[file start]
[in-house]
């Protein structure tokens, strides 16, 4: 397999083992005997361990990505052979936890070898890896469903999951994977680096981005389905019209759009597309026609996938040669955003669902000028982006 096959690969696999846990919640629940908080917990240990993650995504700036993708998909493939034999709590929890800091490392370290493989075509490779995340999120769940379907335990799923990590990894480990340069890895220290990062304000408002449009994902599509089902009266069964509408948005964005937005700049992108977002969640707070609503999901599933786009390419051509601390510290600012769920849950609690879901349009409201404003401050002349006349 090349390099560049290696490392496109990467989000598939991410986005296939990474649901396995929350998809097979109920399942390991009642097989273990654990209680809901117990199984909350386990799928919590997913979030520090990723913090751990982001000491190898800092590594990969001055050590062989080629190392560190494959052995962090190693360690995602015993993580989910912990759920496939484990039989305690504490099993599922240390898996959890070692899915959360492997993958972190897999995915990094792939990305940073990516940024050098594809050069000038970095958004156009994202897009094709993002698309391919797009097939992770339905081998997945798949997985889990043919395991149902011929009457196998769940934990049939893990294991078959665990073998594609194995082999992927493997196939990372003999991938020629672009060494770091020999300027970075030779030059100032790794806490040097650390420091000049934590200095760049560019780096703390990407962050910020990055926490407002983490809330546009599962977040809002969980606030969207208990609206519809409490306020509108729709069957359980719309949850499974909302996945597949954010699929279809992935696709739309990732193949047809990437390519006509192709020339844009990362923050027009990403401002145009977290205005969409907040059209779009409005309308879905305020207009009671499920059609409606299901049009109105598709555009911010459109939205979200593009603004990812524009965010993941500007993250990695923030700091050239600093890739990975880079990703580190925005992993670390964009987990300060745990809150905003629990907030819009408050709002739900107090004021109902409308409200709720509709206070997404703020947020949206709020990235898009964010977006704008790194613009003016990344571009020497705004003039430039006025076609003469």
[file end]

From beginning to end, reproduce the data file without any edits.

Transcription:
[in-house]
């Protein structure tokens, strides 16, 4: 397999083992005997361990990505052979936890070898890896469903999951994977680096981005389905019209759009597309026609996938040669955003669902000028982006 096959690969696999846990919640629940908080917990240990993650995504700036993708998909493939034999709590929890800091490392370290493989075509490779995340999120769940379907335990799923990590990894480990340069890895220290990062304000408002449009994902599509089902009266069964509408948005964005937005700049992108977002969640707070609503999901599933786009390419051509601390510290600012769920849950609690879901349009409201404003401050002349006349 090349390099560049290696490392496109990467989000598939991410986005296939990474649901396995929350998809097979109920399942390991009642097989273990654990209680809901117990199984909350386990799928919590997913979030520090990723913090751990982001000491190898800092590594990969001055050590062989080629190392560190494959052995962090190693360690995602015993993580989910912990759920496939484990039989305690504490099993599922240390898996959890070692899915959360492997993958972190897999995915990094792939990305940073990516940024050098594809050069000038970095958004156009994202897009094709993002698309391919797009097939992770339905081998997945798949997985889990043919395991149902011929009457196998769940934990049939893990294991078959665990073998594609194995082999992927493997196939990372003999991938020629672009060494770091020999300027970075030779030059100032790794806490040097650390420091000049934590200095760049560019780096703390990407962050910020990055926490407002983490809330546009599962977040809002969980606030969207208990609206519809409490306020509108729709069957359980719309949850499974909302996945597949954010699929279809992935696709739309990732193949047809990437390519006509192709020339844009990362923050027009990403401002145009977290205005969409907040059209779009409005309308879905305020207009009671499920059609409606299901049009109105598709555009911010459109939205979200593009603004990812524009965010993941500007993250990695923030700091050239600093890739990975880079990703580190925005992993670390964009987990300060745990809150905003629990907030819009408050709002739900107090004021109902409308409200709720509709206070997404703020947020949206709020990235898009964010977006704008790194613009003016990344571009020497705004003039430039006025076609003469």